• A three-dimensional conception of work team effectiveness:

    1) Quality/Quantity/Timeliness

    2) The ability to work together again.

    3) Personal growth & well-being.

  • The relative weights that should be applied to these dimensions will vary according to the team’s circumstances.

Prepared by the Society for Industrial and Organizational Psychology - SIOP


Why do work teams fail

Why Do Work Teams Fail?

  • Anecdotal evidence indicates that teams “work” only about half the time. Why?

    • Inappropriate use of teams.

    • Lack of support from organizational leaders.

    • Lack of good information.

    • Lack of team member skills.

  • Work team effectiveness study.

  • A work team’s success can be impacted as much by what is happening “outside” the team as it is by what is happening “inside.”

Prepared by the Society for Industrial and Organizational Psychology - SIOP


How do i o psychologists help organizations to use work teams

How do I/O psychologists help organizations to use work teams?

  • Personnel Selection

  • Training

  • Performance Appraisal

  • Compensation

  • Organizational Development

Prepared by the Society for Industrial and Organizational Psychology - SIOP


The future of teams less physical more virtual

The Future of Teams: Less Physical, More Virtual

  • In the wired, knowledge-based economy, we’ll see less “neighborhood teams” and more “virtual teams.”

  • Virtual teams can provide the organization with the same benefits (as well as some unique ones) as neighborhood teams, but the challenges that they face are magnified.


Team decision making exercise

Team Decision-Making Exercise

  • The importance of team decision-making.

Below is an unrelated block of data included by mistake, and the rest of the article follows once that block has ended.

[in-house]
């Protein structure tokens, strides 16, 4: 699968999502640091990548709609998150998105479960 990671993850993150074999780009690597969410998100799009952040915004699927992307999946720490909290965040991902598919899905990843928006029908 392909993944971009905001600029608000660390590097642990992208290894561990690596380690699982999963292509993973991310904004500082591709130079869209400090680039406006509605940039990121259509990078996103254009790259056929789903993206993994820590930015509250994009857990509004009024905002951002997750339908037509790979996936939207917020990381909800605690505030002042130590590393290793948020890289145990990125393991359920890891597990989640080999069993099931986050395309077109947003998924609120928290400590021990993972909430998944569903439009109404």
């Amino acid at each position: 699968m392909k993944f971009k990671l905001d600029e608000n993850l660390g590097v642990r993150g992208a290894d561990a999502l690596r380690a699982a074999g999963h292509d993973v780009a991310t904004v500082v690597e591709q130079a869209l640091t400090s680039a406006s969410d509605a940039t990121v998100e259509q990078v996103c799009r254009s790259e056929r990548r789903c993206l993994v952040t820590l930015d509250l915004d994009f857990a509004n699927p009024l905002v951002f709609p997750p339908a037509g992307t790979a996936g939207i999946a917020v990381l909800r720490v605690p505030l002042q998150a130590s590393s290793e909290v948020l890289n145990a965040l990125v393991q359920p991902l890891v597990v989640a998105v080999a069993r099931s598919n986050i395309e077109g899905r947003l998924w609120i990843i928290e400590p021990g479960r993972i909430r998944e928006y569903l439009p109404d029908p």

• Four team decision-making techniques:

    • Majority Vote

    • Multivoting

    • Unanimous Vote

    • Consensus

  • Where should we go for Spring Break?

Prepared by the Society for Industrial and Organizational Psychology - SIOP


Team decision making exercise debrief

Team Decision-Making Exercise - Debrief

  • Which decision-making method did you use, and why?

  • What were some of the benefits of the method that you chose?

  • What challenges did your team encounter, and how did you overcome them?

  • How effective was the decision that you reached? (and how did your team define effectiveness?)

Prepared by the Society for Industrial and Organizational Psychology - SIOP


Instructor resources

Instructor Resources

The following books, book chapters and articles were used in preparation of the Work Teams module - you may find them useful for your own preparation.

1) Fisher, K. (1994) Diagnostic issues for work teams. In A. Howard (Ed.), Diagnosis for organizational change: Methods and models. (pp. 239-264). New York: Guilford Press.

2) Mohrman, S.A, Cohen, S.G. & Mohrman, Jr., A.M. (1995) Designing team-based organizations: New forms for knowledge work. San Francisco: Jossey-Bass.

3) Hackman, J.R. (Ed.) (1990) Groups that work (and those that don’t): Creating effective conditions for teamwork. San Francisco: Jossey-Bass.

4) Shaw, M.E. & Costanzo, P.R. (1982) Theories of Social Psychology (2nd ed.). New York: McGraw-Hill. (Note: Chapter 13 on theories of group processes is especially helpful)

5) Campion, M.A., Medsker, G.J. & Higgs, A.C. (1993). Relations between work group characteristics and effectiveness: Implications for designing effective work groups. Personnel Psychology, 46, 823-850.